I know it has been a little quiet this week; I sat down today while the game was on to catch up, but trust me, you can’t type with clenched fists.
But thankfully, things are much better here at the DC-MSU Bulldogs Annex:
I promised an update, and I won’t disappoint! It has been a good week for new information.
First, I think I’ve found out where Emmett’s father went to medical school in 1859 — right before the Civil War broke out. I had thought Dr. Francis Wilson had attended the Medical College of Virginia during that time, since his family history said that he was enlisted in Lynchburg. Logistically, it made sense, because at the time, his extended family lived around Lunenberg, Virginia. Unfortunately, the archivist at MCV reported no record of Dr. Francis C. Wilson.
However, the archivist suggested I look in Alabama, because she thinks he likely joined a military company in Alabama, which was then reorganized into the 11th Alabama in Lynchburg. I hadn’t considered that possibility — just goes to show what an outside, fresh set of eyes can see for you.
So, I jumped right on that lead and contacted the Alabama archivists she recommended. I’m waiting to hear back from them. Progress!
Second, I’ve been reading an interesting book about how physicians were trained in the 19th century.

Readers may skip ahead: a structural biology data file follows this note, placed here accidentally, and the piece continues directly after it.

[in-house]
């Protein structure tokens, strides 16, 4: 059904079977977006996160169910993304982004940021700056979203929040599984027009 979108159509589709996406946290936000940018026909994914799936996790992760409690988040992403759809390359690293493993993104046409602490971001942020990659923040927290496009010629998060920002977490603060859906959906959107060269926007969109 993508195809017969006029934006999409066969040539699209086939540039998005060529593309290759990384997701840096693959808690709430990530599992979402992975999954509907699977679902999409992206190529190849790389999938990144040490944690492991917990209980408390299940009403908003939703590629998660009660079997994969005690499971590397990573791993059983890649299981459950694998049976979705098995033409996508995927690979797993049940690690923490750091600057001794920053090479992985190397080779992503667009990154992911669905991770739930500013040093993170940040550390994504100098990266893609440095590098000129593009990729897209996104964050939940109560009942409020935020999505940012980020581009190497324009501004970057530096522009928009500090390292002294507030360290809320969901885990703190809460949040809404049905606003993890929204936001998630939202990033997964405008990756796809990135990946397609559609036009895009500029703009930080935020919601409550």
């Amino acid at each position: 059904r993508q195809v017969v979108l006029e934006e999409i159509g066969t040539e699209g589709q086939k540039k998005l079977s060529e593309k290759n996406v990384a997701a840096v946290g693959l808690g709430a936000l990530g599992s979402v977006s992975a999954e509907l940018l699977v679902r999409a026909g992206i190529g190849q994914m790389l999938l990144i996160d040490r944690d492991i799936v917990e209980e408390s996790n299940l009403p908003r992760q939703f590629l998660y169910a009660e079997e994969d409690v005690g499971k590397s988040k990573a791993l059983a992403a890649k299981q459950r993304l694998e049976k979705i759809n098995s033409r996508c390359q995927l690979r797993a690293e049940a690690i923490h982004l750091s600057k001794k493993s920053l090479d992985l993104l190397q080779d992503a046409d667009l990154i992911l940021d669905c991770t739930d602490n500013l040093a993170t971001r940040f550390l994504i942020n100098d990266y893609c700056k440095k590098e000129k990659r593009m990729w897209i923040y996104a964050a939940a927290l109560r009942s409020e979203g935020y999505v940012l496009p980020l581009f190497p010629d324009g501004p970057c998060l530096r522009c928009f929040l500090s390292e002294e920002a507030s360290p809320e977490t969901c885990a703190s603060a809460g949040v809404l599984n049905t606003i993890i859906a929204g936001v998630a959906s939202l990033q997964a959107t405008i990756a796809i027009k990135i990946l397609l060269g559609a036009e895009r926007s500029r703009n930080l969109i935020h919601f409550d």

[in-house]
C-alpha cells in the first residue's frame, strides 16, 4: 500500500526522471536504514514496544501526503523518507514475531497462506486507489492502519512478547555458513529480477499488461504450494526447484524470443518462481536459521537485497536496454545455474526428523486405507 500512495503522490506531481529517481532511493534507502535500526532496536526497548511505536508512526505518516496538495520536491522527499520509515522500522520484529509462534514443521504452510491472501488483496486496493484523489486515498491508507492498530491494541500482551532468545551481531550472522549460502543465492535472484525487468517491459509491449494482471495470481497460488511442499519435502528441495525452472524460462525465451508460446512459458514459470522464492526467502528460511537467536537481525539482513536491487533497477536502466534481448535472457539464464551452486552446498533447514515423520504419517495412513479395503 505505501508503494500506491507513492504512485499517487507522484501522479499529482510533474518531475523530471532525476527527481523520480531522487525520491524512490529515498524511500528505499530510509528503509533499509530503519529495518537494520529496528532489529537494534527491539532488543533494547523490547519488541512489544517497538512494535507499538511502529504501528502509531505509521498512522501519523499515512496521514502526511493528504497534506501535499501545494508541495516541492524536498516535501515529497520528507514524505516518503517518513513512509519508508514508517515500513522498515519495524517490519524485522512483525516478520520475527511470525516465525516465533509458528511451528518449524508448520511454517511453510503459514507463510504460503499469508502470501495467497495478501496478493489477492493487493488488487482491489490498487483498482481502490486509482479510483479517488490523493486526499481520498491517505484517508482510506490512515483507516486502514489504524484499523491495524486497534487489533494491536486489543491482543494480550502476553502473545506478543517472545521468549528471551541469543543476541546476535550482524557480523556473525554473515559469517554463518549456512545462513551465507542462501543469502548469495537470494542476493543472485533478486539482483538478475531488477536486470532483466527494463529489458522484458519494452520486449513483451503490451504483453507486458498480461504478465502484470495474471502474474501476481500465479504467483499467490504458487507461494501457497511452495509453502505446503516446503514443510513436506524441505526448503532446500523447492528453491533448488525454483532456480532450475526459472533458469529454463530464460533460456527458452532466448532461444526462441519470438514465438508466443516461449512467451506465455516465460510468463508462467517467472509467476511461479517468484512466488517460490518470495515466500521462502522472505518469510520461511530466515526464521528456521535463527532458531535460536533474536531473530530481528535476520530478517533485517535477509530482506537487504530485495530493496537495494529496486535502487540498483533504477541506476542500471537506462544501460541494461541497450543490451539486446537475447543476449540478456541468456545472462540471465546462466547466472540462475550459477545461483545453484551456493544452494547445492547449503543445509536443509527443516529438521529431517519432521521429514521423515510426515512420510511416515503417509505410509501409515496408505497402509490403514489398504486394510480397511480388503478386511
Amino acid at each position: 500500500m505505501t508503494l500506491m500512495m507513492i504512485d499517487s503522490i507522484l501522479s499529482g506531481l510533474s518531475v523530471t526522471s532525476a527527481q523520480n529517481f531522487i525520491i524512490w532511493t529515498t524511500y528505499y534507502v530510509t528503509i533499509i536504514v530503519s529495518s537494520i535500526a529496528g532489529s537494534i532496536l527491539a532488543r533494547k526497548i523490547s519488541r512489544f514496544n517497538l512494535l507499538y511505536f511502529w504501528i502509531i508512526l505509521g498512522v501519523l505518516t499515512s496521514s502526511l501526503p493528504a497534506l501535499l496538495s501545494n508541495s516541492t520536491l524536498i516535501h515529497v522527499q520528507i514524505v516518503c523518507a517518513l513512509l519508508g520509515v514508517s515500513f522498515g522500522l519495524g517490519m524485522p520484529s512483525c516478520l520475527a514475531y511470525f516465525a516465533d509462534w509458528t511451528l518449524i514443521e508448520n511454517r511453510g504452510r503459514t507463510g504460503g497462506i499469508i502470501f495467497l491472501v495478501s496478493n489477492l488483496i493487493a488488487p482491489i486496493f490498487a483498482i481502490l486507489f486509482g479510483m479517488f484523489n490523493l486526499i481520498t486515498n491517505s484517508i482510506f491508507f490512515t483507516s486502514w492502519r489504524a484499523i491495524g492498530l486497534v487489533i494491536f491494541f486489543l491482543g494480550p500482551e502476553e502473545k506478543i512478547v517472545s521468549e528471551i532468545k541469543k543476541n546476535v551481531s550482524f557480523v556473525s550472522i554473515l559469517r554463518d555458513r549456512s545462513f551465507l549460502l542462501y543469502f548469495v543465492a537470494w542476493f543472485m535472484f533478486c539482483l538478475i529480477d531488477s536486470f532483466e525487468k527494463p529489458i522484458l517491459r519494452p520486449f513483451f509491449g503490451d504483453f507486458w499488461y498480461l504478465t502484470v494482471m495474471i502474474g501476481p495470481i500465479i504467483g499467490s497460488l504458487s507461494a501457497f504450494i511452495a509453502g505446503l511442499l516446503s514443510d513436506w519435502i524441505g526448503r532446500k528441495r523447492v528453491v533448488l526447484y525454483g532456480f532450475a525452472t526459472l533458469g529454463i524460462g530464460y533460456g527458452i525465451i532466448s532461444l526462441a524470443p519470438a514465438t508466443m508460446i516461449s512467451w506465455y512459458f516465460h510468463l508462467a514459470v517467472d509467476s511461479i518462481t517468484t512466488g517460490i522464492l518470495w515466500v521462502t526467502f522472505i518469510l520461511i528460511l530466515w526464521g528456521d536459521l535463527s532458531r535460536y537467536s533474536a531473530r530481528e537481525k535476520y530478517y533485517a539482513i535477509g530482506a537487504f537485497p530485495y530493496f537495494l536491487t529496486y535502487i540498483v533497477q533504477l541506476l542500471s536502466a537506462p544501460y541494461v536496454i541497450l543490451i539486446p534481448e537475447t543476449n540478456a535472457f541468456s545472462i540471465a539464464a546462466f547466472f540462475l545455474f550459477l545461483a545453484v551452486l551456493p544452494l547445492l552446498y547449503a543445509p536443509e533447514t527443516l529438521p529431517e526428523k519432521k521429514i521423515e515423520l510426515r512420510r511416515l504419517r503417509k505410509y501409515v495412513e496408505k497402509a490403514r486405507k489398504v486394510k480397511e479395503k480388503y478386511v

Rothstein — also a faculty member with the University of Maryland system — has written this book in an interesting and readable style, definitely not what I expected in a textbook.
One of the main reasons I got this book is because of an extensive and well researched chapter on medical education after the Civil War, which gives me a very good understanding about Dr. Wilson’s medical training.
Here are just a few items of interest from the book relevant to my research on Emmett’s father:
Dr. Wilson didn’t go back to medical school after the Civil War ended, but he worked with a preceptor, a master physician. Dr. Wilson was this physician’s apprentice, and he had to pay for the privilege of being this doctor’s lackey, basically. Rothstein said that on average, an apprentice could pay about $100 a year for the privilege of studying with the preceptor, but rate could be higher depending on who that doctor was (and his expertise). This was rather expensive for Dr. Wilson, especially if he would have had to provide for his own equipment, room, board and the like.
Also, physicians who did not attend medical school did train with preceptors back then; it was an accepted practice, but not without problems. Rothstein said the medical training apprentices received was only as good as that preceptor’s training. For example: If Dr. Wilson-the-apprentice was only studying under a physician with mediocre skills, and that physician was in a rural area without access to hospitals or laboratories, the Dr. Wilson-the-apprentice’s education and resulting skill development would be limited.
Fortunately, I believe Emmett’s father had good training; otherwise, I do not believe Dr. Wilson would have been as successful in his career as he was.
I thought I’d have some more content written, but I’ve been deep into the reading of this book, and shaping the notes around Dr. Wilson’s story. Also, I’m planning to contact Dr. Rothstein to ask a few questions that would pertain to Dr. Wilson’s training.
So, the writing is not going as quickly as I had hoped this past week, but I have more information to use in shaping that story. It is all good.
Communication, Arts, and the Humanities
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